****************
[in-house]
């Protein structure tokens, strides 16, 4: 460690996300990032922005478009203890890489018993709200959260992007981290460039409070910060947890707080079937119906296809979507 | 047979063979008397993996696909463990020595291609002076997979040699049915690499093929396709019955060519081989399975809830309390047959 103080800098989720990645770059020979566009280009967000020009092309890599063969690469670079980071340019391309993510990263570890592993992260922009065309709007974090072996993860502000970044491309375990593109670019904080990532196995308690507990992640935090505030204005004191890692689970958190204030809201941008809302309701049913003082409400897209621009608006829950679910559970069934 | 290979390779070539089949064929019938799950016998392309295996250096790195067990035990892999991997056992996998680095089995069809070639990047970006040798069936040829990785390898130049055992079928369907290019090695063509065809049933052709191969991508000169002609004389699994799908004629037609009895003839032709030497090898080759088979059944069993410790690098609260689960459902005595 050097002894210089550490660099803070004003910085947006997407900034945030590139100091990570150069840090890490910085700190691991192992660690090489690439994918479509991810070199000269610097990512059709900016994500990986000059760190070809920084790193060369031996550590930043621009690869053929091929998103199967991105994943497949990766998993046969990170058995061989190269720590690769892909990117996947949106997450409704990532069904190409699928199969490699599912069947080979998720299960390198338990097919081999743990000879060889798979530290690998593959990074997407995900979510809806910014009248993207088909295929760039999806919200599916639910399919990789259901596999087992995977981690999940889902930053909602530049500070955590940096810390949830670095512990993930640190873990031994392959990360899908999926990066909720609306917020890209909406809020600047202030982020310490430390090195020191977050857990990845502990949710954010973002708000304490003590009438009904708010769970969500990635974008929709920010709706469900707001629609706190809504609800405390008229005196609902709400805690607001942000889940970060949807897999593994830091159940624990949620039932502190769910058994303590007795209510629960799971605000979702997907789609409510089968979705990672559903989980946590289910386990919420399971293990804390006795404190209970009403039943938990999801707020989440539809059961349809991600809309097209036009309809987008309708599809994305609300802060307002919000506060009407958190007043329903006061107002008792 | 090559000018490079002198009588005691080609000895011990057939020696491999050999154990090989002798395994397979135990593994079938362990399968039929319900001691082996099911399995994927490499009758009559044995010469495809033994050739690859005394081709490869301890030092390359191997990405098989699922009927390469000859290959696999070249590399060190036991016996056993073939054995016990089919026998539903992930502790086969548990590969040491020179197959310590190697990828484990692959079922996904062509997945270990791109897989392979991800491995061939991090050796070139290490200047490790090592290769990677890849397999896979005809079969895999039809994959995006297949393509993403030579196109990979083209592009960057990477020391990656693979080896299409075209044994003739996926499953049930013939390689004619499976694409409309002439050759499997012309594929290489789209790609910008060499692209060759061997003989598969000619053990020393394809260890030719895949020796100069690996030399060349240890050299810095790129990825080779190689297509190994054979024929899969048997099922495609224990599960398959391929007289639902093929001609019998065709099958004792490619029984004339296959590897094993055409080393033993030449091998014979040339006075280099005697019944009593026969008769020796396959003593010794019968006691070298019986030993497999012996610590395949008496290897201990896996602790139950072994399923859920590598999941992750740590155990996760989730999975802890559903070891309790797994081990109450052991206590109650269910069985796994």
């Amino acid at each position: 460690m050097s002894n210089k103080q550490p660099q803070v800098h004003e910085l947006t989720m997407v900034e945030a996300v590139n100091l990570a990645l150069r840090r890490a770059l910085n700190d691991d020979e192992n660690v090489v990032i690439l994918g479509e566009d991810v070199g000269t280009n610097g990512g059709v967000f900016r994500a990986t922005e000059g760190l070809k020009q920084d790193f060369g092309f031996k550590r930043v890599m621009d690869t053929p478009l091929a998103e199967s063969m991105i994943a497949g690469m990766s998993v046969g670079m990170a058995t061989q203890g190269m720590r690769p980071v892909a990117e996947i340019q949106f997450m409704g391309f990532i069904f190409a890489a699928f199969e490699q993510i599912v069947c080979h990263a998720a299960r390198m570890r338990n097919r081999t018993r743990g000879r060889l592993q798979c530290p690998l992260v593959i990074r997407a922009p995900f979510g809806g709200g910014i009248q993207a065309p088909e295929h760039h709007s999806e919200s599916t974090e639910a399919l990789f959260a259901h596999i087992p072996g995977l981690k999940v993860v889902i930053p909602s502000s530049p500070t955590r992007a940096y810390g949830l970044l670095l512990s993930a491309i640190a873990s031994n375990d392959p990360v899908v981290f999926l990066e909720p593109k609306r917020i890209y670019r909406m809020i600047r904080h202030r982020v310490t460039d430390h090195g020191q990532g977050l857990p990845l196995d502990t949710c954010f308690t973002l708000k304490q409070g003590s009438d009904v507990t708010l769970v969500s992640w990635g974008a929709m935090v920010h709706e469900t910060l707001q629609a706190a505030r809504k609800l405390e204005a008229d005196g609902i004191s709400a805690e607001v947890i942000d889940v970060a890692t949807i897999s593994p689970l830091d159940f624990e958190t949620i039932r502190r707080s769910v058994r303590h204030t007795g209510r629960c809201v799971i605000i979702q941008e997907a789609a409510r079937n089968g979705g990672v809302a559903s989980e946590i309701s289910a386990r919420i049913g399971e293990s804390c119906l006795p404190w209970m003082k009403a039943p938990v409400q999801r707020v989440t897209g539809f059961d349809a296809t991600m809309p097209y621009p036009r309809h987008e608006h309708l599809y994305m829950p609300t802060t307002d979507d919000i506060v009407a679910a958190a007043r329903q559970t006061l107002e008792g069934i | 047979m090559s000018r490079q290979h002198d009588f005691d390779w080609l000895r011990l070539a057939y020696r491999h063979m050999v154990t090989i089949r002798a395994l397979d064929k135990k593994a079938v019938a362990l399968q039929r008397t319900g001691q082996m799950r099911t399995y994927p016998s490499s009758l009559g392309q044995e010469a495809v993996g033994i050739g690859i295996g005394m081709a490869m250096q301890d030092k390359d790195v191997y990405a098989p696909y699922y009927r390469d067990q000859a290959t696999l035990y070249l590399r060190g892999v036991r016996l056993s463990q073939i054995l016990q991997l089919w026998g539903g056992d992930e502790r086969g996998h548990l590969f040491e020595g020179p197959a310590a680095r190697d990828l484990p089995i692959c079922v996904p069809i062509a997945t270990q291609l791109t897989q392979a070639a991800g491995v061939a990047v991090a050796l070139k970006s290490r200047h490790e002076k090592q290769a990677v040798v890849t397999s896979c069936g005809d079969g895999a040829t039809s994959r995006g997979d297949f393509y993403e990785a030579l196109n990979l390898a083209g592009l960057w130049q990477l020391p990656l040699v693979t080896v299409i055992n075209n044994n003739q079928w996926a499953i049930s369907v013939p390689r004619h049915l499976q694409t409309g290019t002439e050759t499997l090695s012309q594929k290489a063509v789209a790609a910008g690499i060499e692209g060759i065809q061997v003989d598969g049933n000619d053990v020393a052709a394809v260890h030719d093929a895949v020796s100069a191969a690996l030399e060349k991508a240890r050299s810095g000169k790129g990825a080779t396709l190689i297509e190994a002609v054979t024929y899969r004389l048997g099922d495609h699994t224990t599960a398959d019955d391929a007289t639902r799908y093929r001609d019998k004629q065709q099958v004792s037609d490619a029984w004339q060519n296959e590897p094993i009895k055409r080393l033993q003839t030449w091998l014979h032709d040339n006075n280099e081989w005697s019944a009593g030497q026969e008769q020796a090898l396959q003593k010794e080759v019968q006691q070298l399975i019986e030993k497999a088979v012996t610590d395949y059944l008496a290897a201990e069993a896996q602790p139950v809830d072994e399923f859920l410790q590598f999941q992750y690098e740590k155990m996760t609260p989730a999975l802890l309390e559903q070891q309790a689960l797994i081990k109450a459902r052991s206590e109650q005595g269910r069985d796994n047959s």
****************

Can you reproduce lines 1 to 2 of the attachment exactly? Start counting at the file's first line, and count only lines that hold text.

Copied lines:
[in-house]
């Protein structure tokens, strides 16, 4: 460690996300990032922005478009203890890489018993709200959260992007981290460039409070910060947890707080079937119906296809979507 | 047979063979008397993996696909463990020595291609002076997979040699049915690499093929396709019955060519081989399975809830309390047959 103080800098989720990645770059020979566009280009967000020009092309890599063969690469670079980071340019391309993510990263570890592993992260922009065309709007974090072996993860502000970044491309375990593109670019904080990532196995308690507990992640935090505030204005004191890692689970958190204030809201941008809302309701049913003082409400897209621009608006829950679910559970069934 | 290979390779070539089949064929019938799950016998392309295996250096790195067990035990892999991997056992996998680095089995069809070639990047970006040798069936040829990785390898130049055992079928369907290019090695063509065809049933052709191969991508000169002609004389699994799908004629037609009895003839032709030497090898080759088979059944069993410790690098609260689960459902005595 050097002894210089550490660099803070004003910085947006997407900034945030590139100091990570150069840090890490910085700190691991192992660690090489690439994918479509991810070199000269610097990512059709900016994500990986000059760190070809920084790193060369031996550590930043621009690869053929091929998103199967991105994943497949990766998993046969990170058995061989190269720590690769892909990117996947949106997450409704990532069904190409699928199969490699599912069947080979998720299960390198338990097919081999743990000879060889798979530290690998593959990074997407995900979510809806910014009248993207088909295929760039999806919200599916639910399919990789259901596999087992995977981690999940889902930053909602530049500070955590940096810390949830670095512990993930640190873990031994392959990360899908999926990066909720609306917020890209909406809020600047202030982020310490430390090195020191977050857990990845502990949710954010973002708000304490003590009438009904708010769970969500990635974008929709920010709706469900707001629609706190809504609800405390008229005196609902709400805690607001942000889940970060949807897999593994830091159940624990949620039932502190769910058994303590007795209510629960799971605000979702997907789609409510089968979705990672559903989980946590289910386990919420399971293990804390006795404190209970009403039943938990999801707020989440539809059961349809991600809309097209036009309809987008309708599809994305609300802060307002919000506060009407958190007043329903006061107002008792 | 090559000018490079002198009588005691080609000895011990057939020696491999050999154990090989002798395994397979135990593994079938362990399968039929319900001691082996099911399995994927490499009758009559044995010469495809033994050739690859005394081709490869301890030092390359191997990405098989699922009927390469000859290959696999070249590399060190036991016996056993073939054995016990089919026998539903992930502790086969548990590969040491020179197959310590190697990828484990692959079922996904062509997945270990791109897989392979991800491995061939991090050796070139290490200047490790090592290769990677890849397999896979005809079969895999039809994959995006297949393509993403030579196109990979083209592009960057990477020391990656693979080896299409075209044994003739996926499953049930013939390689004619499976694409409309002439050759499997012309594929290489789209790609910008060499692209060759061997003989598969000619053990020393394809260890030719895949020796100069690996030399060349240890050299810095790129990825080779190689297509190994054979024929899969048997099922495609224990599960398959391929007289639902093929001609019998065709099958004792490619029984004339296959590897094993055409080393033993030449091998014979040339006075280099005697019944009593026969008769020796396959003593010794019968006691070298019986030993497999012996610590395949008496290897201990896996602790139950072994399923859920590598999941992750740590155990996760989730999975802890559903070891309790797994081990109450052991206590109650269910069985796994």